Shortly after the end of the First World War there was announced the momentous discovery of the deflexion of starlight by the gravitational field of the sun, confirming Einstein's theory of general relativity. Saha got deeply interested in the relativity theory. He, jointly with S. N. Bose, prepared an English translation of Einstein's papers, later published in the form of a book by the University of Calcutta. The study of relativity led Saha to some investigations in electromagnetic theory and his first original paper entitled On Maxwell's stresses appeared in the Philosophical Magazine in 1917[4][5] and quickly followed it up with several more in the next couple of years. This was followed by papers on the dynamics of the electron. He derived, on the basis of the Special theory of Relativity, the Liénard–Wiechert potential due to a point-charge. During these years he also worked on radiation pressure, and in 1918 (with S. Chakravorti) he published in the Journal of the Royal Asiatic Society of Bengal (Calcutta) a paper on the measurement of the pressure of light using a resonance method.[5] These were substantial enough for the Calcutta University to award him the D.Sc. degree in 1918. In between, Saha got married to Radharani (he had believed that a celibate life was most fit for him until he read The Cloister and the Hearth, which resolved him to marry). At this point of time he became interested in the phenomenon of selective radiation pressure. The question that piqued his curiosity was that how come a heavier element like Calcium is present up to a greater height compared to a lighter element like Hydrogen, apparently defying gravity. He had read in Agnes Clerke's book about the ‘hypothetical levitative force’ which apparently acted on atoms of some elements only, e.g. calcium. Several models had already been proposed to explain this anomaly, all of them banking on the possibility of a sharp decrease of density with increase in height that might negate the effect of increased weight of the element. One such model suggested by Schwarzschild predicted that at a height of around 3500 km, there would be only one atom in a billion cubic metres. However the flash spectra showed that the abundance of atoms at great heights was much higher, clearly debunking such speculations. Saha gave this matter a great deal of thought and concluded that "It seems to be the general opinion of the astrophysicists that there is some sort of a repulsive force on the Sun which neutralizes the greater part of gravity. " In a short paper entitled On Radiation-Pressure and the Quantum Theory"[6] contributed in 1919 to the Astrophysical Journal, Saha showed that what countered gravity was selective radiation pressure.[7]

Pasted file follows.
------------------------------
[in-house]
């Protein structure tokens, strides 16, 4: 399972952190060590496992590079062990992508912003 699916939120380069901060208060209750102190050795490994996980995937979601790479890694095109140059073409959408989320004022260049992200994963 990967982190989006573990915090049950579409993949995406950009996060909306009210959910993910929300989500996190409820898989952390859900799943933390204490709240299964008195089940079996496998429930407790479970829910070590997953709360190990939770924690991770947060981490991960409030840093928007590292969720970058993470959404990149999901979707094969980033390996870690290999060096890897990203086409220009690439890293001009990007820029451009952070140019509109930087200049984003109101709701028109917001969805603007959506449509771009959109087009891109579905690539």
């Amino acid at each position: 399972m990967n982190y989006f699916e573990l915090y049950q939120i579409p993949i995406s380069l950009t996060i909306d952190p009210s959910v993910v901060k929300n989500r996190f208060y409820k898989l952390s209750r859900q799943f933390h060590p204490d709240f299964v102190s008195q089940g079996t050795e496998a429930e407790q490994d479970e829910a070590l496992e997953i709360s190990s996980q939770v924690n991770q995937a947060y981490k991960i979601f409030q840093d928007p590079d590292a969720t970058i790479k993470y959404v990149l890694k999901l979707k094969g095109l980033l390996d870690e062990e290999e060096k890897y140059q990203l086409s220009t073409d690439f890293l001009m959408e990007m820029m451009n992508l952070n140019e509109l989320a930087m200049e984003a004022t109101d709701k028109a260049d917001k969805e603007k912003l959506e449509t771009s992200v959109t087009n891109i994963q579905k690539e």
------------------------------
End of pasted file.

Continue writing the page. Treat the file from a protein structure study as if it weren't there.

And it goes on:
The idea of Radiation Pressure was by itself not new. It was a natural consequence of Maxwell's Electromagnetic theory of light, and laboratory experiments had already been performed to demonstrate the existence of radiation pressure. However Maxwell's theory also predicted that when the size of the object is reduced, the pressure decreases, becoming vanishingly small when the size of the particle dwindles to that of an atom. Saha's theory seemed to contradict this because it claimed that radiation lifts the atoms up into the chromosphere in defiance of solar gravity. Saha explained this apparent difference: "An explanation of the existence of radiation-pressure on molecules is furnished when we apply the quantum theory in place of the old continuous theory of light."
According to him, following Einstein and Planck, one visualizes light energy to be composed of ‘localized in packets of energy hν’. Now supposing that one such pulse is absorbed by an atom of mass M. The light pulse comes with a momentum (hν/c), and when it is absorbed this momentum is transferred into the atom, which then moves with a velocity v = (hν/cM). However when actual values were substituted, the velocity came out to be rather small. Saha countered: "It should be remembered that v is really an impulsive velocity and is one of the nature of an acceleration. The total velocity acquired by a Hydrogen atom per second will depend upon the number of kicks of light it experiences per second, and provided this is sufficiently great the velocity acquired may rise to enormous values. " Thanks to such velocities, atoms could be carried away to long distances from the chromosphere, creating a blanket of atoms thicker than what the theory of Schwarzschild and its concomitants predicted. However as the atom will not absorb a light pulse of any arbitrary frequency ν but only a frequency that corresponds to one of the allowed transitions, in this respect the atom is choosy, and therefore selective. Other factors which govern the value of the pressure are:

  1. How many photons there are at frequency ν in the spectrum coming out of the photosphere.
  2. What sort of absorption frequencies are available to the atom.
  3. How intense is the Blackbody spectrum at those frequencies.